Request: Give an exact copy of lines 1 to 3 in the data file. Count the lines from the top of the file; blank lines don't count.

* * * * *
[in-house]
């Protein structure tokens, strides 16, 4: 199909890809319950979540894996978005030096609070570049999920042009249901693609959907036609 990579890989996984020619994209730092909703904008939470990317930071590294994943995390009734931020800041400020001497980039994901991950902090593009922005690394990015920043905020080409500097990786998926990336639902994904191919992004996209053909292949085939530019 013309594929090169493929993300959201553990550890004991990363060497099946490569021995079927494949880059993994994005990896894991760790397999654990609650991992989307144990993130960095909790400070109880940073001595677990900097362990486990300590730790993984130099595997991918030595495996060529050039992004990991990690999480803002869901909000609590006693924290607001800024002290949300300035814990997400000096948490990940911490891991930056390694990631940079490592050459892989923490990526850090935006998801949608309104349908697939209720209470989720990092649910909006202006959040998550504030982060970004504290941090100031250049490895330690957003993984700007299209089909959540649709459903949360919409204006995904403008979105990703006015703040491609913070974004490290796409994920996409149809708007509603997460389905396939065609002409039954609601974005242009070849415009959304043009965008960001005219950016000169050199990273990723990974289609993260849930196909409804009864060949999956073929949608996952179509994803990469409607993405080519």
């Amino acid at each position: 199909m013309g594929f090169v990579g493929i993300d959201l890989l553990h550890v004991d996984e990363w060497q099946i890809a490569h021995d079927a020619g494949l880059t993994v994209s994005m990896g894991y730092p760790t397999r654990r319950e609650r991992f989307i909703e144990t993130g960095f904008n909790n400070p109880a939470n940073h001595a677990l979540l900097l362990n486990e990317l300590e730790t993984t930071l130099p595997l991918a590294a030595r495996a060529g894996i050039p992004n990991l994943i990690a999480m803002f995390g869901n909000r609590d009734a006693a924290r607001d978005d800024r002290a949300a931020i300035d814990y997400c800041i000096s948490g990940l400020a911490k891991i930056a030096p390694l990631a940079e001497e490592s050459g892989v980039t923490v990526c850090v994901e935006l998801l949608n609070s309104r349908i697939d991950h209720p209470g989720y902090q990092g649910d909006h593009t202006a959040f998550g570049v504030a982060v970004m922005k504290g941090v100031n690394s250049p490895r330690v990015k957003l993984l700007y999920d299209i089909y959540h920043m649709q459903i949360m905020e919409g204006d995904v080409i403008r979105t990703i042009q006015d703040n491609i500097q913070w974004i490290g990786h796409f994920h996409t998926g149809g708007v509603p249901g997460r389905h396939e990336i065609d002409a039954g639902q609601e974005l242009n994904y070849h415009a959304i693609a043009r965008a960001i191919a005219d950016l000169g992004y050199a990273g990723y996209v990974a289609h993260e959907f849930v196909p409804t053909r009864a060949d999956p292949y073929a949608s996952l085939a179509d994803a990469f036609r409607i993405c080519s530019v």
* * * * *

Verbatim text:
[in-house]
């Protein structure tokens, strides 16, 4: 199909890809319950979540894996978005030096609070570049999920042009249901693609959907036609 990579890989996984020619994209730092909703904008939470990317930071590294994943995390009734931020800041400020001497980039994901991950902090593009922005690394990015920043905020080409500097990786998926990336639902994904191919992004996209053909292949085939530019 013309594929090169493929993300959201553990550890004991990363060497099946490569021995079927494949880059993994994005990896894991760790397999654990609650991992989307144990993130960095909790400070109880940073001595677990900097362990486990300590730790993984130099595997991918030595495996060529050039992004990991990690999480803002869901909000609590006693924290607001800024002290949300300035814990997400000096948490990940911490891991930056390694990631940079490592050459892989923490990526850090935006998801949608309104349908697939209720209470989720990092649910909006202006959040998550504030982060970004504290941090100031250049490895330690957003993984700007299209089909959540649709459903949360919409204006995904403008979105990703006015703040491609913070974004490290796409994920996409149809708007509603997460389905396939065609002409039954609601974005242009070849415009959304043009965008960001005219950016000169050199990273990723990974289609993260849930196909409804009864060949999956073929949608996952179509994803990469409607993405080519």
């Amino acid at each position: 199909m013309g594929f090169v990579g493929i993300d959201l890989l553990h550890v004991d996984e990363w060497q099946i890809a490569h021995d079927a020619g494949l880059t993994v994209s994005m990896g894991y730092p760790t397999r654990r319950e609650r991992f989307i909703e144990t993130g960095f904008n909790n400070p109880a939470n940073h001595a677990l979540l900097l362990n486990e990317l300590e730790t993984t930071l130099p595997l991918a590294a030595r495996a060529g894996i050039p992004n990991l994943i990690a999480m803002f995390g869901n909000r609590d009734a006693a924290r607001d978005d800024r002290a949300a931020i300035d814990y997400c800041i000096s948490g990940l400020a911490k891991i930056a030096p390694l990631a940079e001497e490592s050459g892989v980039t923490v990526c850090v994901e935006l998801l949608n609070s309104r349908i697939d991950h209720p209470g989720y902090q990092g649910d909006h593009t202006a959040f998550g570049v504030a982060v970004m922005k504290g941090v100031n690394s250049p490895r330690v990015k957003l993984l700007y999920d299209i089909y959540h920043m649709q459903i949360m905020e919409g204006d995904v080409i403008r979105t990703i042009q006015d703040n491609i500097q913070w974004i490290g990786h796409f994920h996409t998926g149809g708007v509603p249901g997460r389905h396939e990336i065609d002409a039954g639902q609601e974005l242009n994904y070849h415009a959304i693609a043009r965008a960001i191919a005219d950016l000169g992004y050199a990273g990723y996209v990974a289609h993260e959907f849930v196909p409804t053909r009864a060949d999956p292949y073929a949608s996952l085939a179509d994803a990469f036609r409607i993405c080519s530019v």